Self-Care And Privilege

France summer 2009 2 for Helen 137I wrote a post in December 2014 about the importance of self-care. I’m taking my own advice again and going on holiday for a fortnight. That means this blog will be quiet too, as the pre-holiday frenzy of client work and writing deadlines did not allow for preparing and scheduling posts.

There’s a lot of talk about self-care for researchers, the self-employed, and people who do scholarly work. Quite right, too; it’s important in these 24/7 professions. But it’s easy for us to forget that self-care is also a privilege.

I’ve been thinking a lot about privilege, partly because I’m writing about ethics and partly because of world affairs. There’s a lot of talk about white privilege, for good reasons, but I don’t think that’s the whole story. For me, privilege is intersectional, just like disadvantage. So some of my privilege is about being white, but I have other forms of privilege too. I have enough time, money, health, and support from others – and I need all of those privileges to be able to take this holiday. There are white people with no privilege beyond their whiteness; they still have privilege, but it does not help them much.

I have a lot of privilege other than my whiteness. For example, I haven’t had to ask anyone for permission to take time off, and I’m not using up a portion of precious annual leave. In fact, I can take as many holidays as I like, in theory, though in practice I have to prioritise working for a living. But that’s going OK because I also have enough money, not only to pay for a holiday (albeit a cheap one), but also to spend a couple of weeks not earning. I thought about my health privilege this morning, as I spoke to a family member, younger than me, who hasn’t had a holiday in years for health reasons. And I have the privilege of a loving partner, family, and friends, who support me.

There are even more forms of privilege in play here. For example, I will be thinking about my freedom-of-movement privilege as I travel through Calais, where so many refugees are suffering. And of course white privilege counts too: I will not experience racism at any point on this trip, and nobody is likely to harass or try to kill me because of the colour of my skin.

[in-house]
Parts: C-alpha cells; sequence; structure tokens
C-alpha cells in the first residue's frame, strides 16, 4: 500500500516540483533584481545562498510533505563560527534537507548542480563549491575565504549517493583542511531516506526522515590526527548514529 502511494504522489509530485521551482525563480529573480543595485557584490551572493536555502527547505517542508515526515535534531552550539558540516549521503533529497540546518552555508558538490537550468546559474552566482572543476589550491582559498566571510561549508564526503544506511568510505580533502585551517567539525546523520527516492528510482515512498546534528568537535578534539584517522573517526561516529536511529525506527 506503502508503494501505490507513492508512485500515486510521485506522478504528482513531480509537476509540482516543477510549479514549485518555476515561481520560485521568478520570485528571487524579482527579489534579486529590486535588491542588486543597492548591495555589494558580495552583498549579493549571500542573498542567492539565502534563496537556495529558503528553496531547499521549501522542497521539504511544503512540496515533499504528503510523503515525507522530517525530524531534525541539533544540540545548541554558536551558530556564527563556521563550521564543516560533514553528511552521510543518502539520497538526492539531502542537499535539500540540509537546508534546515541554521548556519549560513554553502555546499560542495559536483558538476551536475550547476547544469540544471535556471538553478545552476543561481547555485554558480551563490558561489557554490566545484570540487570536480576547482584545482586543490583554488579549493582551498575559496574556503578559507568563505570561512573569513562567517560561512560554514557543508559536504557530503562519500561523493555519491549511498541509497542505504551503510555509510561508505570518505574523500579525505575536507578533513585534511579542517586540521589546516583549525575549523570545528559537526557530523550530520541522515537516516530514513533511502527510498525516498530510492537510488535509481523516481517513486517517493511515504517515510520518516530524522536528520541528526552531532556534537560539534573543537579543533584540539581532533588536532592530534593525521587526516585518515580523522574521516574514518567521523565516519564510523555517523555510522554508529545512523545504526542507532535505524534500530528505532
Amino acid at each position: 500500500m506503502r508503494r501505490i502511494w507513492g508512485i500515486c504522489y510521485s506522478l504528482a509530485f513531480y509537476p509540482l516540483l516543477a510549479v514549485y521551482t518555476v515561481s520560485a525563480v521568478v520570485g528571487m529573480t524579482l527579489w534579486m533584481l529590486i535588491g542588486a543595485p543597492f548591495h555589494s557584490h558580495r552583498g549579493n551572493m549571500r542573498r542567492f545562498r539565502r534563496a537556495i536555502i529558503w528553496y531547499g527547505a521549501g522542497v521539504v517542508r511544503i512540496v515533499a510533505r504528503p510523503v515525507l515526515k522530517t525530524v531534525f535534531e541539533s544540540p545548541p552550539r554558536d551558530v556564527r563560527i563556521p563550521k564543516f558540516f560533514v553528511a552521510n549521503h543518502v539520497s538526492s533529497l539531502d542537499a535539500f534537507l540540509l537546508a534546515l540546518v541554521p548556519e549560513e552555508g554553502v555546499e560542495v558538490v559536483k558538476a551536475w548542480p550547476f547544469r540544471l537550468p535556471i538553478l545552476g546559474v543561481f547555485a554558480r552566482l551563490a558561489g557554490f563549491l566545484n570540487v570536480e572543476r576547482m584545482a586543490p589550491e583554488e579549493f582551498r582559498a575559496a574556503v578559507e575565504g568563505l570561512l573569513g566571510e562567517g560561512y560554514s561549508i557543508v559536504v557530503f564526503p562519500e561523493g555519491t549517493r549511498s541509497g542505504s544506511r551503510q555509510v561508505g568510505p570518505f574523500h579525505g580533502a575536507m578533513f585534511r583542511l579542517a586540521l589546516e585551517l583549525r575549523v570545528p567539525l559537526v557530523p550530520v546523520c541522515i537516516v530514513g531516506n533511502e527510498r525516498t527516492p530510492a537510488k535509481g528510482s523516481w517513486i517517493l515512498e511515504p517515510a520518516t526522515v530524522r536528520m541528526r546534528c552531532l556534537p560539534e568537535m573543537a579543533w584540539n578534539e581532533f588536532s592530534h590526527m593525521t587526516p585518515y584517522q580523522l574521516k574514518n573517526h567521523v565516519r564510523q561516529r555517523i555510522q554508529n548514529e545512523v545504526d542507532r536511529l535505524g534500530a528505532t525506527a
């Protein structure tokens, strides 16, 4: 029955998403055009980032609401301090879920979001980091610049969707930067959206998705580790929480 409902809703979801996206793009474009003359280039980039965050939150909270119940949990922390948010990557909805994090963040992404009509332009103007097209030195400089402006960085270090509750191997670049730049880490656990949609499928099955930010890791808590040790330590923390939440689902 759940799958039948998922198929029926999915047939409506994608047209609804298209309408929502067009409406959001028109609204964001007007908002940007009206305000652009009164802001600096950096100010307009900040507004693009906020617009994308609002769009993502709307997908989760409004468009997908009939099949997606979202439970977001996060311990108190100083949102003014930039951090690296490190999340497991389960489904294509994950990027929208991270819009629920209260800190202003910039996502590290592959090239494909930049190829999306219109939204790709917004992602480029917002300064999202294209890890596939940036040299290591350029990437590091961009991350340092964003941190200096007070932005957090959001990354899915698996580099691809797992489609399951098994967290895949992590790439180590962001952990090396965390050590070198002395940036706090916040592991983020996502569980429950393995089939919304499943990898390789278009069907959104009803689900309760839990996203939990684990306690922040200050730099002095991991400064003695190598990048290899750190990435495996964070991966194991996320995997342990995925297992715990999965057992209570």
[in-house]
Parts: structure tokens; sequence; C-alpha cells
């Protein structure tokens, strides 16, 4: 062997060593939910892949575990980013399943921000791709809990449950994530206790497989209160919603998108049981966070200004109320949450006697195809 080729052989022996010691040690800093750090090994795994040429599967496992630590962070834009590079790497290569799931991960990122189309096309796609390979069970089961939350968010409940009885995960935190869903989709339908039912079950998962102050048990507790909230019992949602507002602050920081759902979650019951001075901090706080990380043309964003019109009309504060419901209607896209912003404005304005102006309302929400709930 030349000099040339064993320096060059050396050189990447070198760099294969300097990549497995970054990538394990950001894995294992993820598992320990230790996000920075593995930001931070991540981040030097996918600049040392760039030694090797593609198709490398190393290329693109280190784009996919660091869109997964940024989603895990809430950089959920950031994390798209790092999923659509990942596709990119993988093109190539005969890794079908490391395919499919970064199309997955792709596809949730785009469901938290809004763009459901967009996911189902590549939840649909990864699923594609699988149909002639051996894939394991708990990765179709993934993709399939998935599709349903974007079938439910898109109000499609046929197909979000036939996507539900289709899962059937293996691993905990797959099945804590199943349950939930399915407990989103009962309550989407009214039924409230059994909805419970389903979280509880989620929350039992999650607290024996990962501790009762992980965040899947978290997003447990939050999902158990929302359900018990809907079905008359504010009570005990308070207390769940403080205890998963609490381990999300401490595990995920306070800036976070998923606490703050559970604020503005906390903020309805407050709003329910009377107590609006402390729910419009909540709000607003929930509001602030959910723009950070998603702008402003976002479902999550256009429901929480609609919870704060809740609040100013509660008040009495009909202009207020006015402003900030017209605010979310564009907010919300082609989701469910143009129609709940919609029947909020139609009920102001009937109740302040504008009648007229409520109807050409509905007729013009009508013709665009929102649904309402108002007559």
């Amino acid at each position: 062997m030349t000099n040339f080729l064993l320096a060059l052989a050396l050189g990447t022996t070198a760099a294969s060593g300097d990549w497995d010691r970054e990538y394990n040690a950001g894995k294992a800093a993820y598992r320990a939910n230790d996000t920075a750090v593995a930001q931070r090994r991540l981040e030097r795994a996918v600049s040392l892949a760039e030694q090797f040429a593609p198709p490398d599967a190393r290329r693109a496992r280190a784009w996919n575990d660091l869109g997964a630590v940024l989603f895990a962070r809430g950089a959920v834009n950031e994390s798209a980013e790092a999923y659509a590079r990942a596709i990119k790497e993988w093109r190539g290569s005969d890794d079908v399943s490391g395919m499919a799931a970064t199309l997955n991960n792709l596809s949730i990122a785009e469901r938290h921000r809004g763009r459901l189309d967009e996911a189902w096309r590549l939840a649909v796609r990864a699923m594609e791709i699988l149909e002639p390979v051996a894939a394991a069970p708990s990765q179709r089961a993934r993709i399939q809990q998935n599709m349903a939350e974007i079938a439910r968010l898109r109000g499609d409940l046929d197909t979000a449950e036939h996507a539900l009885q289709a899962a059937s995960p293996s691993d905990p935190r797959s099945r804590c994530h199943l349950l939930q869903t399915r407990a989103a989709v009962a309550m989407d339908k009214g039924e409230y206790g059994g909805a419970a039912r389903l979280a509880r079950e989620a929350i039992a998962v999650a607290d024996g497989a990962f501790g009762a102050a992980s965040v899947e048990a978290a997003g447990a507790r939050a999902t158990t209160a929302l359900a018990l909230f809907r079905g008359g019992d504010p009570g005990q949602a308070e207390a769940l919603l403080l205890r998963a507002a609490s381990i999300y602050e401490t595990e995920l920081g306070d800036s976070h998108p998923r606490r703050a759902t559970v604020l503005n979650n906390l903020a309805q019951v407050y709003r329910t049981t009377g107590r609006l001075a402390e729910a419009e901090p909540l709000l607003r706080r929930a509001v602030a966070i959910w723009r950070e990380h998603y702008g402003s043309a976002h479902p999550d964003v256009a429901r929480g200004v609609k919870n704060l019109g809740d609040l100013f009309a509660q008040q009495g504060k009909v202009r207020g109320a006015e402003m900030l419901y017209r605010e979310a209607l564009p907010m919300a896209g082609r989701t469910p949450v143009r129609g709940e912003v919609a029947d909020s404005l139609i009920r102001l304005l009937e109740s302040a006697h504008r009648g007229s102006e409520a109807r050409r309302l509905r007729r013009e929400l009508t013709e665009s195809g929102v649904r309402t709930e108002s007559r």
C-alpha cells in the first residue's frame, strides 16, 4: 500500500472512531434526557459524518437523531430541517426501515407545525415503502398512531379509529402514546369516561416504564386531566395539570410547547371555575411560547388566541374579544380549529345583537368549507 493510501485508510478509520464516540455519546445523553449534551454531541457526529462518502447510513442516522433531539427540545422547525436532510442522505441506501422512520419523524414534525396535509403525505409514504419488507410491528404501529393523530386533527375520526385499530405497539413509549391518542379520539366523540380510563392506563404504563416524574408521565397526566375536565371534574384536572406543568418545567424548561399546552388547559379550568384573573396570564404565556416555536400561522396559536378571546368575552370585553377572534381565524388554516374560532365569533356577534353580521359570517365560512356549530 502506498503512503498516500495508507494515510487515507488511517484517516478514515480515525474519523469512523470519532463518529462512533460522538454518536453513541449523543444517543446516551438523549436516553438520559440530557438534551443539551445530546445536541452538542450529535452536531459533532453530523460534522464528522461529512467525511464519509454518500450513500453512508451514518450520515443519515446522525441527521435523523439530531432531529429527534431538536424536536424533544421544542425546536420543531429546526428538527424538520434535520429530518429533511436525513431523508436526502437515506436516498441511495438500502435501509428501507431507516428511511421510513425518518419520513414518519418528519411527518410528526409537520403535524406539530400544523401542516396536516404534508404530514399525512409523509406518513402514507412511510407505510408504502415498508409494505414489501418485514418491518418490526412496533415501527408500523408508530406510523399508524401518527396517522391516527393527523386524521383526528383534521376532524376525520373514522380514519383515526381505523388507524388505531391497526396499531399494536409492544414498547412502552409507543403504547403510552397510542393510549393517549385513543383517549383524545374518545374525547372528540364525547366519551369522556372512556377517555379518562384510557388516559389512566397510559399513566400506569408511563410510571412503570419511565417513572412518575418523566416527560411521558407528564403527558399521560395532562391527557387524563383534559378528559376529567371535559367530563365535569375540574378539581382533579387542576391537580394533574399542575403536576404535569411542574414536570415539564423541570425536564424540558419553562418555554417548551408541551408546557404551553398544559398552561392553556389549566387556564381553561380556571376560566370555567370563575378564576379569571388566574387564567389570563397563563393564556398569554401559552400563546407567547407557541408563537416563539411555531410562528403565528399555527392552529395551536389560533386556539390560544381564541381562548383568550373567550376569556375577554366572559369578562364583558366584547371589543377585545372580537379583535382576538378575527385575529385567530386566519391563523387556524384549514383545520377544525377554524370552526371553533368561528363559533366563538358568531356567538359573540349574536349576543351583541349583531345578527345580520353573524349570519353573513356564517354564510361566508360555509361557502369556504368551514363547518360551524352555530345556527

I have been reading articles about people living very different lives, dealing with monstrous injustice around the world. I have been reading about people in my own country who can’t afford to eat. Part of me thinks that, with all these horrors going on, I shouldn’t even have a holiday. But a bigger part of me refuses to feel guilty for taking this opportunity. I will, though, be aware of how very lucky I am.

10 thoughts on “Self-Care And Privilege

  1. Recently, I learned to be grateful about the ability to use social media. It has been great for me, professionally. Yet, people running away from abusive relationships, or trying to evade stalkers, do not have that privilege.

    Liked by 1 person

  2. I think about self-care a lot, being a therapist and researcher. (I cited your earlier post about self care in a short piece I wrote for academic self-care recently.) Both of these positions, you could argue, come with a ton of privilege, but I can do neither without looking after myself. I can say this now having had a holiday (time off work, but staying at home) and realising how exhausted I was. You can feel guilty about the rest of world, but you can’t do anything about it if you are too ill and exhausted to care.

    Liked by 1 person

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